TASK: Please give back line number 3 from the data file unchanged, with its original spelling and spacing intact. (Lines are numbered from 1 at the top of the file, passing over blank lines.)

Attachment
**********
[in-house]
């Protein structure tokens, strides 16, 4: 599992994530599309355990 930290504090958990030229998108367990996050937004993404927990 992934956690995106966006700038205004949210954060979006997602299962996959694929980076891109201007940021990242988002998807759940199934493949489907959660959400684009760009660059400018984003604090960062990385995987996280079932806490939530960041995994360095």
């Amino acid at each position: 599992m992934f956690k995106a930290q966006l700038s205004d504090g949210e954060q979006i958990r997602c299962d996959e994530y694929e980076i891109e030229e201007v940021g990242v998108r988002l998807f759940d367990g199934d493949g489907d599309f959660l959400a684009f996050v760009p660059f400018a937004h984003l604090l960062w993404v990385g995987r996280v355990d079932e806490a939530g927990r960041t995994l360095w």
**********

């Amino acid at each position: 599992m992934f956690k995106a930290q966006l700038s205004d504090g949210e954060q979006i958990r997602c299962d996959e994530y694929e980076i891109e030229e201007v940021g990242v998108r988002l998807f759940d367990g199934d493949g489907d599309f959660l959400a684009f996050v760009p660059f400018a937004h984003l604090l960062w993404v990385g995987r996280v355990d079932e806490a939530g927990r960041t995994l360095w």